American Society of Civil Engineers


Analysis of Adverse Weather for Excusable Delays


by Long D. Nguyen, (corresponding author), (Lecturer, Faculty of Civil Engineering, Ho Chi Minh City Univ. of Technology, Ho Chi Minh City, Vietnam; formerly, Construction Consultant, Jax Kneppers Associates, Inc. (JKA), 2125 Ygnacio Valley Rd., Suite 200, Walnut Creek, CA 94598 E-mail: ndlong@hcmut.edu.vn), Jax Kneppers, (President, Jax Kneppers Associates, Inc. (JKA), 2125 Ygnacio Valley Rd., Suite 200, Walnut Creek, CA 94598. E-mail: a-jax@jaxkneppers.com), Borja García de Soto, P.E., A.M.ASCE, (Construction Consultant, Jax Kneppers Associates, Inc. (JKA), 2125 Ygnacio Valley Rd., Suite 200, Walnut Creek, CA 94598. E-mail: borja@jaxkneppers.com), and William Ibbs, M.ASCE, (Professor of Construction Management, Dept. of Civil and Environmental Engineering, Univ. of California, Berkeley, CA 94720; and President, The Ibbs Consulting Group, Inc. E-mail: DRCWIbbs@aol.com)

Journal of Construction Engineering and Management, Vol. 136, No. 12, December 2010, pp. 1258-1267, (doi:  http://dx.doi.org/10.1061/(ASCE)CO.1943-7862.0000242)

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Document type: Journal Paper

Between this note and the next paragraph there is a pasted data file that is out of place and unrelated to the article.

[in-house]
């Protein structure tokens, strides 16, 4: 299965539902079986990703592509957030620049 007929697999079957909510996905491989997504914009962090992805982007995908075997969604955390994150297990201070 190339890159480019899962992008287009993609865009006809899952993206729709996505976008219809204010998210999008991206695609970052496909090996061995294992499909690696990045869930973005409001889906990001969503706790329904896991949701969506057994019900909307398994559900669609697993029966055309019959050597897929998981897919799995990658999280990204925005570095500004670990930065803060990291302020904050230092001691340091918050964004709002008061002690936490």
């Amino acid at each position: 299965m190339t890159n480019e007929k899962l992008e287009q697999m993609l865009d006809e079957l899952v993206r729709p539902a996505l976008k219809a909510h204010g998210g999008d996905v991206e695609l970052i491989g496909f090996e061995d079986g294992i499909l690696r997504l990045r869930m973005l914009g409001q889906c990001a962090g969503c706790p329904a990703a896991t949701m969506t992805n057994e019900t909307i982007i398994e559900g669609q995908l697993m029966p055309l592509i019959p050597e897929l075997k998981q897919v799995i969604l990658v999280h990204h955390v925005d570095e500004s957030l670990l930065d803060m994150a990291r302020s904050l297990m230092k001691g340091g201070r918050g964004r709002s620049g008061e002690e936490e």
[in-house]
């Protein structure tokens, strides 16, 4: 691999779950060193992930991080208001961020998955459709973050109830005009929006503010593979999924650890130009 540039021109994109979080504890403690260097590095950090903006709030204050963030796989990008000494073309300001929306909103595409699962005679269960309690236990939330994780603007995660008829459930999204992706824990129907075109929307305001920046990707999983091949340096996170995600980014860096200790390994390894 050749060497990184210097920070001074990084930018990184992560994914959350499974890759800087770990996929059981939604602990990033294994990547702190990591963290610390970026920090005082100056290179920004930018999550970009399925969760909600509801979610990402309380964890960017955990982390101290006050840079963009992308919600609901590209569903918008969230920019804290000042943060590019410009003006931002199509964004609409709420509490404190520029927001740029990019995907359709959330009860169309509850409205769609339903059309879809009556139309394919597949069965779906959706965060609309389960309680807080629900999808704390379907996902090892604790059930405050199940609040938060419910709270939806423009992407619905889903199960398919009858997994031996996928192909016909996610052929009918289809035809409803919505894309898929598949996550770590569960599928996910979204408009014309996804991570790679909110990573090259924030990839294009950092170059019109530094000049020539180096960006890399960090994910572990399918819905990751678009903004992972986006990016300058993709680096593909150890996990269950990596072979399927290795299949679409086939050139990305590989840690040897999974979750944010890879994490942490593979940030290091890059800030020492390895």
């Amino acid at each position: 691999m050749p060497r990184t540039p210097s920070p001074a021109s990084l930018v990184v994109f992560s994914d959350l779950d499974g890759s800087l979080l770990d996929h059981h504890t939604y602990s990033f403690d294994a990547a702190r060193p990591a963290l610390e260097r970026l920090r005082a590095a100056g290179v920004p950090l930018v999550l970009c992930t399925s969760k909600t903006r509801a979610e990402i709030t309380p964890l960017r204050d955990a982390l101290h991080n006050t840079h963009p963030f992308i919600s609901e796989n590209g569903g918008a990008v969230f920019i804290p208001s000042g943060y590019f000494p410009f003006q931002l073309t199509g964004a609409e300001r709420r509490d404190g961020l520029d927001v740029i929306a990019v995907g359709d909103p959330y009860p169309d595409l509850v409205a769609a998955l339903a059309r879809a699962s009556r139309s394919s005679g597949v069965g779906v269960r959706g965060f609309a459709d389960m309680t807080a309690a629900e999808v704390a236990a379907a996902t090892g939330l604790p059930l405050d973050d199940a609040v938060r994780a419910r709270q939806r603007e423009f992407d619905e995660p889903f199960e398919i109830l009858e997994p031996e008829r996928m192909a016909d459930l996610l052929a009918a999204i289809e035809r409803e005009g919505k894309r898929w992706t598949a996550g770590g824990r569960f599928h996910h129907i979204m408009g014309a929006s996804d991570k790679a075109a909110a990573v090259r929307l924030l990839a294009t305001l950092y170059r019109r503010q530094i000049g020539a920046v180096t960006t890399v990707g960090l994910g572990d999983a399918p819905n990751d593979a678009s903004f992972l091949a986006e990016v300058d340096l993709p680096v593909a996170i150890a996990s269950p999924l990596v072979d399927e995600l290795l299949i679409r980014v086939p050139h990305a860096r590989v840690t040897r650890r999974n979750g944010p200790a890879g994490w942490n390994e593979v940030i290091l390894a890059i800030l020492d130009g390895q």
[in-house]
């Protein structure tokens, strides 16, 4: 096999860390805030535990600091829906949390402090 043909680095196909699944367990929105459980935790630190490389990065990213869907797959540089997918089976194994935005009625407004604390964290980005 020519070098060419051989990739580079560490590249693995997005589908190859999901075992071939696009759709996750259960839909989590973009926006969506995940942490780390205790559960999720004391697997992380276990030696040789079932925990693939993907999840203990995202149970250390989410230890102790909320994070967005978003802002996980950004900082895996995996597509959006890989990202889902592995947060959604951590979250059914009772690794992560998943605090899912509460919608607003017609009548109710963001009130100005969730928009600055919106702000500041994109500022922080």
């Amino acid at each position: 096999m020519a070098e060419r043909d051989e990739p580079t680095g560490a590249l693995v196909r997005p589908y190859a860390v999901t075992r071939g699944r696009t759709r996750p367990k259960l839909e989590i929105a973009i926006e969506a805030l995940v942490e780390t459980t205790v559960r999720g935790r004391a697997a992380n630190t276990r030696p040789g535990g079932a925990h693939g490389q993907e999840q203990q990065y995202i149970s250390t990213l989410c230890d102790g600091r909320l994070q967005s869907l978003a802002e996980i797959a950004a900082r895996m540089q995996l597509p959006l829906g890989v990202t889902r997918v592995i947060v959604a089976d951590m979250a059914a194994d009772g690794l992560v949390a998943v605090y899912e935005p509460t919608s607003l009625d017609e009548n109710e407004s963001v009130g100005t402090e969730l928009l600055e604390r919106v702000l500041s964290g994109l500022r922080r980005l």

Section Heading: Contracting
Abstract: Severe weather conditions can be disruptive to construction. Contractors typically obtain time extensions for weather days beyond normal conditions. However, contracting parties often dispute the extent of weather-related time extensions. Typical industry contracts may overlook many important points that can provide an acceptable resolution. This paper classifies seven factors causing discrepancies in analysis of adverse weather for time extensions; namely, the definition of normal weather, weather thresholds, type of work, lingering days, criteria for lost days, lost days equivalent due to lost productivity, and work days lost versus calendar days lost. An analysis of an actual weather-caused delay claim illustrates the impacts of those factors on the outcomes of the analysis. A contract should define anticipated weather delay days and their lingering days and provide threshold values for weather parameters to differentiate between predictable and unpredictable severe weather. The contract should clearly define how a time extension is granted in calendar days as a result of work days lost, and also address how a time extension is granted due to inefficiency caused by unusually severe weather. Future research may provide an appropriate mechanism for analyzing equivalent lost days to account for lost productivity.


ASCE Subject Headings:
Weather conditions
Claims
Delay time
Contracts
Construction management

Author Keywords:
Claims
Weather
Delay time
Contracts
Construction management